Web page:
New car sales plunged over the last three months in the United States despite strong demand, as the shortage of computer chips and other supply chain issues caused shutdowns at auto factories and choked off the supply of vehicles.

General Motors reported sales fell a third from a year-ago last quarter, and they were off 40% from the same quarter of 2019 before the pandemic roiled the car market. The company pointed to semiconductor supply chain disruptions and historically low inventories.

The auto industry has been dealing with a shortage of computer chips needed to build cars for more than a year. GM said it expects the situation will improve in the final three months of 2021, but earlier this year automakers had hoped things would have improved by this point. Instead, GM has been forced to temporarily shut production of most of its North American plants.

“The semiconductor supply disruptions that impacted our third-quarter wholesale and customer deliveries are improving,” said the nation’s largest automaker in a statement. “As we look to the fourth quarter, a steady flow of vehicles held at plants will continue to be released to dealers, we are restarting production at key crossover and car plants, and we look forward to a more stable operating environment through the fall.”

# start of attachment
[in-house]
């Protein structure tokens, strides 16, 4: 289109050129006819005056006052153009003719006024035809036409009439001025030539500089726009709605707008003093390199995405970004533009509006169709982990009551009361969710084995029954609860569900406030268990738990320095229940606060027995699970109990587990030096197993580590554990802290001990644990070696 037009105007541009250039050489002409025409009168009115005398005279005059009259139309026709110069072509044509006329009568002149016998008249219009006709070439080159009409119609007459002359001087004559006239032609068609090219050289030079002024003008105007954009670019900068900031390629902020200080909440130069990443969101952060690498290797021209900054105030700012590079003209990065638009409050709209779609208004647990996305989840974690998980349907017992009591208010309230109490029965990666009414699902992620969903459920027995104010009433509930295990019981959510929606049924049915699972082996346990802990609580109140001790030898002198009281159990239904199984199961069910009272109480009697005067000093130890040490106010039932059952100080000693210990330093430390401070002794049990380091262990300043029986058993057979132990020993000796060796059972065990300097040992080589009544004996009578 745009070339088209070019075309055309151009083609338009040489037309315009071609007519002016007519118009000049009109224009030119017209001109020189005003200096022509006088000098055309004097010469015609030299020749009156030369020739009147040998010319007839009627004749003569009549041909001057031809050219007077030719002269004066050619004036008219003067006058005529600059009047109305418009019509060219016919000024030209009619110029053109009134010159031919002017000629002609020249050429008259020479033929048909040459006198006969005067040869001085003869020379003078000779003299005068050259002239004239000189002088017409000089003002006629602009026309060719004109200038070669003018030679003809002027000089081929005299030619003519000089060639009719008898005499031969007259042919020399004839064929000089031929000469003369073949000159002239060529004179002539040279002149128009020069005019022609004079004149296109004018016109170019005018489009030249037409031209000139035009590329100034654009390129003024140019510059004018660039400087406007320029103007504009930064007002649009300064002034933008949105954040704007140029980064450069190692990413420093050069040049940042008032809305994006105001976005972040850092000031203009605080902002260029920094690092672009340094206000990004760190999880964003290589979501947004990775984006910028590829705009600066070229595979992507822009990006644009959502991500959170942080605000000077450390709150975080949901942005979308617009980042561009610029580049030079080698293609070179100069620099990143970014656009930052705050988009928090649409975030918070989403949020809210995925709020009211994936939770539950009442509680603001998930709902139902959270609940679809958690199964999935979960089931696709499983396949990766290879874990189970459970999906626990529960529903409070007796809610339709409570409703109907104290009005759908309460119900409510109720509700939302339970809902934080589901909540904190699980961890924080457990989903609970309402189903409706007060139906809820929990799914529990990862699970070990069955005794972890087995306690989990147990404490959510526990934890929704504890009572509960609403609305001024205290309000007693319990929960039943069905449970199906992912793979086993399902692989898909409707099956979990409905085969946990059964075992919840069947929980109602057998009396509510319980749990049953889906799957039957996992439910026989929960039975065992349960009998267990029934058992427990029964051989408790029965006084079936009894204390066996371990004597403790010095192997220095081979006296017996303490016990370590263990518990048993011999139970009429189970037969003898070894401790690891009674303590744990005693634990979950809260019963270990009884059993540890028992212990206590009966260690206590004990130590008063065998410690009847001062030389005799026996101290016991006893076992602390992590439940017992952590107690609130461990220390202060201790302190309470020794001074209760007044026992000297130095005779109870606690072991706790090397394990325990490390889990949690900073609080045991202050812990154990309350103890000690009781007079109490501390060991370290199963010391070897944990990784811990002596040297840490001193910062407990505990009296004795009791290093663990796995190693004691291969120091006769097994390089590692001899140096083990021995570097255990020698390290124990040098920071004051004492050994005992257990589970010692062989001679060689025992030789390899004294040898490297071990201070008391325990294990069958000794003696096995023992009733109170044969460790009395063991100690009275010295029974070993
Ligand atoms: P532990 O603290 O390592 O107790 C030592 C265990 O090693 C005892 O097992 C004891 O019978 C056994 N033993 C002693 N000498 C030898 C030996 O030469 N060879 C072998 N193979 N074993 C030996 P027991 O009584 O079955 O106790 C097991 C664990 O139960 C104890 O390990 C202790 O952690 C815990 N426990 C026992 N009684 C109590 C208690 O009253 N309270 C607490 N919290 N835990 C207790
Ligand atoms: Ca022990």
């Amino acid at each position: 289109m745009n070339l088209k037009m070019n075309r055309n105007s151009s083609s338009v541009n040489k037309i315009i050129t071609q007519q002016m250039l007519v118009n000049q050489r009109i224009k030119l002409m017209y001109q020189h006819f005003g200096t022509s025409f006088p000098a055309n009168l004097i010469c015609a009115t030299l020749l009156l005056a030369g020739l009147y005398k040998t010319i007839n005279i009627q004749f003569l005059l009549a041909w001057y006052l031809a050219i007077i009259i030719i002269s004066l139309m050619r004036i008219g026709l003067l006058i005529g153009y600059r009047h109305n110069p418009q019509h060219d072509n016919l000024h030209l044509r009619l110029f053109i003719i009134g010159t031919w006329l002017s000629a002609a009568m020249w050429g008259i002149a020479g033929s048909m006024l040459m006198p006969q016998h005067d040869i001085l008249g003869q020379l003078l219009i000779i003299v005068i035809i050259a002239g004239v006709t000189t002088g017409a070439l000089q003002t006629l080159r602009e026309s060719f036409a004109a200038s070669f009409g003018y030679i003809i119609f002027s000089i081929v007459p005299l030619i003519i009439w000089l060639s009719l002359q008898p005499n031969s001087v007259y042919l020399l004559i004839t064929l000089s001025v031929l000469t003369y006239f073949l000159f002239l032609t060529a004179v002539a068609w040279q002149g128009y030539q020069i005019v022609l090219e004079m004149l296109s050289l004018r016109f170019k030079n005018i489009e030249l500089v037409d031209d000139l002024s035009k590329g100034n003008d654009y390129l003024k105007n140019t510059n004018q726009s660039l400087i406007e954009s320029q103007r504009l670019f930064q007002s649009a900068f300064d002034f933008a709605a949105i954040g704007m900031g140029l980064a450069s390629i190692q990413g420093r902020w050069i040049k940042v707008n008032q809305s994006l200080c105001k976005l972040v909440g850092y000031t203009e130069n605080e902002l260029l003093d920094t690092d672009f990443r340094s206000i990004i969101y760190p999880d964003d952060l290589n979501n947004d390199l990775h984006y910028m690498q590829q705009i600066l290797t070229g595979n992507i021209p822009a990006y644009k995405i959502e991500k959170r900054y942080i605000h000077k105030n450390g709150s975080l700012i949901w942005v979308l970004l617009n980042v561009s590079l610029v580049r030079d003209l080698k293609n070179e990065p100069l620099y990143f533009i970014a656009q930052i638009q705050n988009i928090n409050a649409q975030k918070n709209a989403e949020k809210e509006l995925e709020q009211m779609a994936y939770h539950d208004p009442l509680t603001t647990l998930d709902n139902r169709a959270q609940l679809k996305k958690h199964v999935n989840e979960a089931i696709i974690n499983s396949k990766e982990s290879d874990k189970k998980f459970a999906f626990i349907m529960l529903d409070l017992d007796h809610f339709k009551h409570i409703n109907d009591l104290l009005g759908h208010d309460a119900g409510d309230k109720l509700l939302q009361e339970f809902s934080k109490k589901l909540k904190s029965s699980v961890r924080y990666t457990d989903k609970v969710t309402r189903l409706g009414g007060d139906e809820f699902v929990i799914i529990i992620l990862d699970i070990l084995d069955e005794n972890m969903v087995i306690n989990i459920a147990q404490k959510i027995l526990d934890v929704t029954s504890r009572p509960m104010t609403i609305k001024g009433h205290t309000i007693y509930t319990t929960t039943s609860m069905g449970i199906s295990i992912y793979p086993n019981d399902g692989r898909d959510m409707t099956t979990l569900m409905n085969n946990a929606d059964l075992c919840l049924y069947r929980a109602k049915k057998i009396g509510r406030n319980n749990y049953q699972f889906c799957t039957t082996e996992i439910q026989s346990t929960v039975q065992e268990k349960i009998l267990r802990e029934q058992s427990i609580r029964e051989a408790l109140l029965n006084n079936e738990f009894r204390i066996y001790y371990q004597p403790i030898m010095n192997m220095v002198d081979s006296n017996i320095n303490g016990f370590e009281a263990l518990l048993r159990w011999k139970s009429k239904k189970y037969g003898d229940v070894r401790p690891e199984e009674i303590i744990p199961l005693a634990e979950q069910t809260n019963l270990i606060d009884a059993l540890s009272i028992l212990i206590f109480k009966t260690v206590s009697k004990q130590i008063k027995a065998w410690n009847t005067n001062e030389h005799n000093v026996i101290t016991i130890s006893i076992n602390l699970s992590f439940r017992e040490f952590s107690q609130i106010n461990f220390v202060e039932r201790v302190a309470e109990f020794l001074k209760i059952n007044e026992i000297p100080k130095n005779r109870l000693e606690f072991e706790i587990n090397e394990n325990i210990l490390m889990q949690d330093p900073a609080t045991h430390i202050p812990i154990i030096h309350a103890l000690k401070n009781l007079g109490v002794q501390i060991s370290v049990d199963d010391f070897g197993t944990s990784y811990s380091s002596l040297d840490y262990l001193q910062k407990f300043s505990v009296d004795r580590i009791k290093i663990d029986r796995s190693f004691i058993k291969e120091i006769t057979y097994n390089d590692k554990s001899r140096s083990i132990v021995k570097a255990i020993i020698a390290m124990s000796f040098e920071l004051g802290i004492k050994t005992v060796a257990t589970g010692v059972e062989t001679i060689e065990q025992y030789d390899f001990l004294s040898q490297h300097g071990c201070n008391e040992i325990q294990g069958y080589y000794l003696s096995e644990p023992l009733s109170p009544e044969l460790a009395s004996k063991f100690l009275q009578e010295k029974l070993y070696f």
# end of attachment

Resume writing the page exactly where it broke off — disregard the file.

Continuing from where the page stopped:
Other automakers are due to report results later Friday or on Monday.

The shortage of vehicles has also led to record-high prices for both new and used cars for much of this year, which has also been a drag on sales, as some buyers have been priced out of the new car market.

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